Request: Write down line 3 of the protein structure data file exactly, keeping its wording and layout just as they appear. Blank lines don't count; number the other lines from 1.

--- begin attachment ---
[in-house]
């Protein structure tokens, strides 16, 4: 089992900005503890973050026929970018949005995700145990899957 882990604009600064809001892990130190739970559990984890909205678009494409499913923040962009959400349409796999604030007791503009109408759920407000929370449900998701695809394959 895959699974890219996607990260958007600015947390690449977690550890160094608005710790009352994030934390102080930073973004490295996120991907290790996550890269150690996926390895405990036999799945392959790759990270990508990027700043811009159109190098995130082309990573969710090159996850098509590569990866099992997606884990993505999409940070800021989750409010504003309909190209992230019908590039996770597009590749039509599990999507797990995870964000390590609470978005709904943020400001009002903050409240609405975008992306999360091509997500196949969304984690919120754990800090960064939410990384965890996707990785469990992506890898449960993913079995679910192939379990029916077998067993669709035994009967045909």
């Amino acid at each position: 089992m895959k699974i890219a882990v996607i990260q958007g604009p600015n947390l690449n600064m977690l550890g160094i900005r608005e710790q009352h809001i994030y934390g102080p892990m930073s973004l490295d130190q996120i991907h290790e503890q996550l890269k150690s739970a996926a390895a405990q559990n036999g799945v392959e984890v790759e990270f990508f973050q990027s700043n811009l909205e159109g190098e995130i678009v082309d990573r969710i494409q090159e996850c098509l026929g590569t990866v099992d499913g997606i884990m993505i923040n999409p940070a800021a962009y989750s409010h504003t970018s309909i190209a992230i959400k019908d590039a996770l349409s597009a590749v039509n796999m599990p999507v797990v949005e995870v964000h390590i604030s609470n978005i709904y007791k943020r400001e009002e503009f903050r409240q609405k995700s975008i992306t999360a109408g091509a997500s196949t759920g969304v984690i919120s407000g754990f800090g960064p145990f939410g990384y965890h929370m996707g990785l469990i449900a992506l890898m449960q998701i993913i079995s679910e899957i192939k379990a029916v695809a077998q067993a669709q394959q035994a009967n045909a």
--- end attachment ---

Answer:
């Amino acid at each position: 089992m895959k699974i890219a882990v996607i990260q958007g604009p600015n947390l690449n600064m977690l550890g160094i900005r608005e710790q009352h809001i994030y934390g102080p892990m930073s973004l490295d130190q996120i991907h290790e503890q996550l890269k150690s739970a996926a390895a405990q559990n036999g799945v392959e984890v790759e990270f990508f973050q990027s700043n811009l909205e159109g190098e995130i678009v082309d990573r969710i494409q090159e996850c098509l026929g590569t990866v099992d499913g997606i884990m993505i923040n999409p940070a800021a962009y989750s409010h504003t970018s309909i190209a992230i959400k019908d590039a996770l349409s597009a590749v039509n796999m599990p999507v797990v949005e995870v964000h390590i604030s609470n978005i709904y007791k943020r400001e009002e503009f903050r409240q609405k995700s975008i992306t999360a109408g091509a997500s196949t759920g969304v984690i919120s407000g754990f800090g960064p145990f939410g990384y965890h929370m996707g990785l469990i449900a992506l890898m449960q998701i993913i079995s679910e899957i192939k379990a029916v695809a077998q067993a669709q394959q035994a009967n045909a």